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New Zealand’s labour productivity rose 0.9 percent in the year ended March 2017, Stats NZ said. Growth in the workforce saw labour inputs for the measured sector increase 2.9 percent, while the economy expanded 3.8 percent.

Labour productivity measures the quantity of goods and services (output) produced for each hour of labour.

“The latest figures show that New Zealand workers could produce 133 goods or services each hour in 2017, compared with 100 an hour 20 years ago,” national accounts senior manager Gary Dunnet said.

Labour productivity is one of the three major productivity measures produced; the other two are multifactor productivity and capital productivity. Both multifactor and capital productivity also rose in the year ended March 2017. Multifactor productivity rose 1.0 percent for the year, reflecting the effects of unobserved inputs such as technological progress, efficiency gains, and economies of scale.

In the long run, productivity is regarded as key to increasing New Zealand’s standard of living – as workers share the fruits of their labour. By producing more for each hour worked, their incomes may rise and the country becomes wealthier.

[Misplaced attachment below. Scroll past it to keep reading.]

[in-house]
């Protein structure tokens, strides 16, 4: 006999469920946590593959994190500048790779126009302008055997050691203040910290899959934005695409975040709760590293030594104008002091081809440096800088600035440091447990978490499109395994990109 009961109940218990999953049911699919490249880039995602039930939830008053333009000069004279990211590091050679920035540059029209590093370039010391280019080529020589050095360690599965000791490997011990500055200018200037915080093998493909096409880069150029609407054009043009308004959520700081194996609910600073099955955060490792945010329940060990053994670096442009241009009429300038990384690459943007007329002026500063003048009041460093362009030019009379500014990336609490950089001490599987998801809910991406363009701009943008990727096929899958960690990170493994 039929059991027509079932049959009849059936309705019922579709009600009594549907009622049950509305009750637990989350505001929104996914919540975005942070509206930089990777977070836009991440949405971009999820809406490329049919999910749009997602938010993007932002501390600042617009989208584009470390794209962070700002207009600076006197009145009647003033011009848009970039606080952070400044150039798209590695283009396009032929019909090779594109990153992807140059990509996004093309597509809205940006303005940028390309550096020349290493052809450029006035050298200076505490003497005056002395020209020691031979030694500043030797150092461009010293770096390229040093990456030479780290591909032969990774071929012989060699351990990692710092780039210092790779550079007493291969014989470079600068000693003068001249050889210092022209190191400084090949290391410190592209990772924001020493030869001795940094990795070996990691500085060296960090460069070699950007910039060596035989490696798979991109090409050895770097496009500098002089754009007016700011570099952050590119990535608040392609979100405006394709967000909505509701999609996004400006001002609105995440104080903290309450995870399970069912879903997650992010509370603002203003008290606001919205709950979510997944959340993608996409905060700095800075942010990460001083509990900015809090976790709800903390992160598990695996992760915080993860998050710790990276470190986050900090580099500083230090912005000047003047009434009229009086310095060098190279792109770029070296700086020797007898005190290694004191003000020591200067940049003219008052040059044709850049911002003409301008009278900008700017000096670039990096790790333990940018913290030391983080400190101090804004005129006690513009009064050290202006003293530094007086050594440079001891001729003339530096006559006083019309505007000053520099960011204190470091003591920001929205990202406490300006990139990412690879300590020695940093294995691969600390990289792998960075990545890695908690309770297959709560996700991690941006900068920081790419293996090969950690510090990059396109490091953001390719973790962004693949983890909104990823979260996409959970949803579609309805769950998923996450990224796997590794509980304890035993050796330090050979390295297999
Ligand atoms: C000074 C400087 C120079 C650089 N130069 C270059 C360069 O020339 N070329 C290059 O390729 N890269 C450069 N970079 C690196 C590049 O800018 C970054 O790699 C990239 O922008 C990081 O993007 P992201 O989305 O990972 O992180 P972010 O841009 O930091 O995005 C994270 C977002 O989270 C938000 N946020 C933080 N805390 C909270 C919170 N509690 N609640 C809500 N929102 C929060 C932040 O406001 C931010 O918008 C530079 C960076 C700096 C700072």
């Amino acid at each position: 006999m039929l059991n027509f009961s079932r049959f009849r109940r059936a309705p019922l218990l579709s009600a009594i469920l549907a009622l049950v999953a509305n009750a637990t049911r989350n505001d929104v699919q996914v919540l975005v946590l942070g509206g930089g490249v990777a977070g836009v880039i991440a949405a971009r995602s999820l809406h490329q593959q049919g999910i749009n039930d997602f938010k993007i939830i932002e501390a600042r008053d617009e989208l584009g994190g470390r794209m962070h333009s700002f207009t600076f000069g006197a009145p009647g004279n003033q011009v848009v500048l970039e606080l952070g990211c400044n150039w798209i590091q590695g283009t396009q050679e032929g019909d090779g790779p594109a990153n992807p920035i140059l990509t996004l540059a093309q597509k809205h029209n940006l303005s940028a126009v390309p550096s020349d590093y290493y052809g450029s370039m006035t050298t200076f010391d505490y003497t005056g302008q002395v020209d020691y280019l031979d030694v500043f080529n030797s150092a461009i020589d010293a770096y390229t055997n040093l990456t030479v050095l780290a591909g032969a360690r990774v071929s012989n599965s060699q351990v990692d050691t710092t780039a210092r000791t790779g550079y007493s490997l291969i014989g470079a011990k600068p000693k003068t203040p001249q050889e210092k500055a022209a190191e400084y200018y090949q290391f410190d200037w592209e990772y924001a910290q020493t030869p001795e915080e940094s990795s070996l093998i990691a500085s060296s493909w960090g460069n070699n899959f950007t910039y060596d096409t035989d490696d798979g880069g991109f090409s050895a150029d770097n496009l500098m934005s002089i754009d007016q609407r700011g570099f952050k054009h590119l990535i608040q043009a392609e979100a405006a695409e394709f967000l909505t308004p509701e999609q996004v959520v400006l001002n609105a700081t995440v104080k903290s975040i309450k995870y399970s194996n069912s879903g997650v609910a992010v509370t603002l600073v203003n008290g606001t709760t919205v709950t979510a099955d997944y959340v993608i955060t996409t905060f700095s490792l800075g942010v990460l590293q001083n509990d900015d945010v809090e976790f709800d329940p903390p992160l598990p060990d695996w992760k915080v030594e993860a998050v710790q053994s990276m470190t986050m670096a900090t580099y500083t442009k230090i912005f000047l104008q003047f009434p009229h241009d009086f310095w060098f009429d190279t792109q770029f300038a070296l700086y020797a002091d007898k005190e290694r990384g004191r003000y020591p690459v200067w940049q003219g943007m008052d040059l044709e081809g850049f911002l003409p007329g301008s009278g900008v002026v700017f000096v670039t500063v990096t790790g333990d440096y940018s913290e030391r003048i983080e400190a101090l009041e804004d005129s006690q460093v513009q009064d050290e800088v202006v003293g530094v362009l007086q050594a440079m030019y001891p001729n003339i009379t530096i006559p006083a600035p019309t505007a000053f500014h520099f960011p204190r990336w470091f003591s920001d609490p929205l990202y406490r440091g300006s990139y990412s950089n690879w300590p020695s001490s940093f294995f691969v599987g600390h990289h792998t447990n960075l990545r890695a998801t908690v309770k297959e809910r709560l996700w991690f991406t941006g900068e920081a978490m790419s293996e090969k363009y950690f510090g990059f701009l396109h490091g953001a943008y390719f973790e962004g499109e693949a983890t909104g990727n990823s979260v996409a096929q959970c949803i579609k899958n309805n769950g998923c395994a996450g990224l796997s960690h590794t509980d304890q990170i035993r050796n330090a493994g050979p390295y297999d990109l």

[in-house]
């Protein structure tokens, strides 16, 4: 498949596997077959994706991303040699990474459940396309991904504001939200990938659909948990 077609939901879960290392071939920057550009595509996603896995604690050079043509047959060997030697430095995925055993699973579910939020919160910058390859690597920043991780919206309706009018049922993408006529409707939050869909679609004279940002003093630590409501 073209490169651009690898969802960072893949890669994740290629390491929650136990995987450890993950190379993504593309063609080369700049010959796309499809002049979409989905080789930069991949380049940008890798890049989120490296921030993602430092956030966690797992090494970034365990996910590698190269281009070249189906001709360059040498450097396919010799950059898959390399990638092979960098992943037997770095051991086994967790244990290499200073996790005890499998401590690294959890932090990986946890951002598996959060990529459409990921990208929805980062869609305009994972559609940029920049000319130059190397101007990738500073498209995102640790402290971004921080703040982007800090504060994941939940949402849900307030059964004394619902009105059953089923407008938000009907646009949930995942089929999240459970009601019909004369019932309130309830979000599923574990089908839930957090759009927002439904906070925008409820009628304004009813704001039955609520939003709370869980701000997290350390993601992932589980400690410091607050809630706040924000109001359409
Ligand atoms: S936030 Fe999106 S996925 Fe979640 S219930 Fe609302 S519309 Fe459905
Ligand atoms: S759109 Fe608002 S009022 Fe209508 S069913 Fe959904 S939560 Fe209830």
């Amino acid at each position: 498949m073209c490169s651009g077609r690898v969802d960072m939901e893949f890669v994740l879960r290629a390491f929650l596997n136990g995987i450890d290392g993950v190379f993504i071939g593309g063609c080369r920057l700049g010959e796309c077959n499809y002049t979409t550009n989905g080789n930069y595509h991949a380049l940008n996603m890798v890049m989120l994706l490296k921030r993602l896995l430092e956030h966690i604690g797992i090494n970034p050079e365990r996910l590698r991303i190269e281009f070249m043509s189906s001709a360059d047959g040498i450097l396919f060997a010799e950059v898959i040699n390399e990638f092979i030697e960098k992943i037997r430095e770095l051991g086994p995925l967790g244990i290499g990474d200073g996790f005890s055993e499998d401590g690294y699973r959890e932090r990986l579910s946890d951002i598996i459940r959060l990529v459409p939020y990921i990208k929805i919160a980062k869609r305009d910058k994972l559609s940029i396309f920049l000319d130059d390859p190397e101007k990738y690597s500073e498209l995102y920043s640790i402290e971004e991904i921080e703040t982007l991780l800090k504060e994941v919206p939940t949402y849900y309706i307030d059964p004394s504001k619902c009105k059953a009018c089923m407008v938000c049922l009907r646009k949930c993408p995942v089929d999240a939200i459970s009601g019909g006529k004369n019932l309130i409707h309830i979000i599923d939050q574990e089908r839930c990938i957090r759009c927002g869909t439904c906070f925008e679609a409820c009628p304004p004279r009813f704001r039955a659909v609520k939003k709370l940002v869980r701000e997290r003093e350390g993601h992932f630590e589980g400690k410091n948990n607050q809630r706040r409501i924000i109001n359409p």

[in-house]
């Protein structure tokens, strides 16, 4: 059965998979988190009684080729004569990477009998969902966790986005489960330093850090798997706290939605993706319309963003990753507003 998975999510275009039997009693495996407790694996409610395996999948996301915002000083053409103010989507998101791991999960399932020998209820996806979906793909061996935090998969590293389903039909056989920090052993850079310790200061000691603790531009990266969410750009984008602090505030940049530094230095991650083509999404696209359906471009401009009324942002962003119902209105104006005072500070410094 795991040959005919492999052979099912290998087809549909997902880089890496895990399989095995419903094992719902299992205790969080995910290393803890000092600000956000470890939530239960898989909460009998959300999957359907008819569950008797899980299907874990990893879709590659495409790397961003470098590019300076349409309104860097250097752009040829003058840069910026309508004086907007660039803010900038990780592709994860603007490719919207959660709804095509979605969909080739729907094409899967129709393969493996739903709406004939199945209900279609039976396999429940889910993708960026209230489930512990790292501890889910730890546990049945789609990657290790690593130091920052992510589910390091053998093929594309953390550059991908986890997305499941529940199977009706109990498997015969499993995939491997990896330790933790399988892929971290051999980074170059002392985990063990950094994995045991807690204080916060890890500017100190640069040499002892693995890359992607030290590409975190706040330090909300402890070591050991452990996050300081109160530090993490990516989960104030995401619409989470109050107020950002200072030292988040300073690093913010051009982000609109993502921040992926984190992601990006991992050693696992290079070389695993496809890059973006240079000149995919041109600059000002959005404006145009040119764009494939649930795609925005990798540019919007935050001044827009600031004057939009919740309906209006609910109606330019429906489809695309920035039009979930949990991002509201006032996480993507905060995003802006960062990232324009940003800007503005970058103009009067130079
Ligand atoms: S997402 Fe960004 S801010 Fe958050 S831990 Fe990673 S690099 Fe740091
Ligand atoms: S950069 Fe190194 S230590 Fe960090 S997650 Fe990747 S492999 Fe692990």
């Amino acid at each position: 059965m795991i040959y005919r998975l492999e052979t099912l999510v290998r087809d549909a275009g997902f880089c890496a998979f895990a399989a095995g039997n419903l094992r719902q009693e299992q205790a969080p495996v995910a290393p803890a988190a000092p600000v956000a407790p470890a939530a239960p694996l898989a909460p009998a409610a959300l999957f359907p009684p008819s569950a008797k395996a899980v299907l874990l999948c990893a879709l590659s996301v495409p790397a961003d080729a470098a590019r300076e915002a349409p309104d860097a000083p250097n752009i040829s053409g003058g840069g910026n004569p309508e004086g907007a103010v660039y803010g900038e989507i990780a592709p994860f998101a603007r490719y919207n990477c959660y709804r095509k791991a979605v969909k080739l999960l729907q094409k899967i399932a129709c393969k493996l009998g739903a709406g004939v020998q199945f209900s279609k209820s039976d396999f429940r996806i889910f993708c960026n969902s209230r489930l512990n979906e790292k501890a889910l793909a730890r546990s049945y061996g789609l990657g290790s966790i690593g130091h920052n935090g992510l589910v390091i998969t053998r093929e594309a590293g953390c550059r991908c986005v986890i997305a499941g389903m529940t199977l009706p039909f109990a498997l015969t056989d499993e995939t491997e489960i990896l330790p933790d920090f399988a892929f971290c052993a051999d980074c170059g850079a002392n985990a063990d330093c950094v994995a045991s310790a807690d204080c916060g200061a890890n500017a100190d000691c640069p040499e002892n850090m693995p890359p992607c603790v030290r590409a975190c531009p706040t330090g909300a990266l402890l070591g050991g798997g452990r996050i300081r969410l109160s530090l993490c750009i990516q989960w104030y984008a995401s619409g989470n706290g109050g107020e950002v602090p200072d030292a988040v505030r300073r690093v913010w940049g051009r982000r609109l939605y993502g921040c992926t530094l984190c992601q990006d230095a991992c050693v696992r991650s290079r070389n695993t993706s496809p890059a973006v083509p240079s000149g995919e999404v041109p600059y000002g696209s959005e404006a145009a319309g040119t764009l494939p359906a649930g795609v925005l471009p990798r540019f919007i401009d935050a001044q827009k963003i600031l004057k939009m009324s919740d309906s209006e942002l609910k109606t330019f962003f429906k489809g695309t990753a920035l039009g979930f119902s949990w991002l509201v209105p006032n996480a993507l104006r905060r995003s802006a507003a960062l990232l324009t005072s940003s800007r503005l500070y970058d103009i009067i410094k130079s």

Growth in labour productivity in goods-producing industries was up 1.6 percent in the year ended March 2017, boosted largely by 3.9 percent growth in labour productivity in the construction industry. Service industries recorded labour productivity growth of 0.8 percent in aggregate over the year, while primary industries (agriculture, forestry, fishing, and mining) collectively recorded a 0.6 percent decline.

Multifactor productivity was also higher in good-producing industries, up 2.0 percent in 2017. This compares with 0.9 percent growth in service industries and a 1.8 percent decline in primary industries.

Ideally, productivity measures should cover all industries in the economy but the industry coverage of these statistics includes only the ‘measured sector’ (ie mainly market industries). However, this still covers approximately 80 percent of New Zealand’s economy.

Source: Stats NZ

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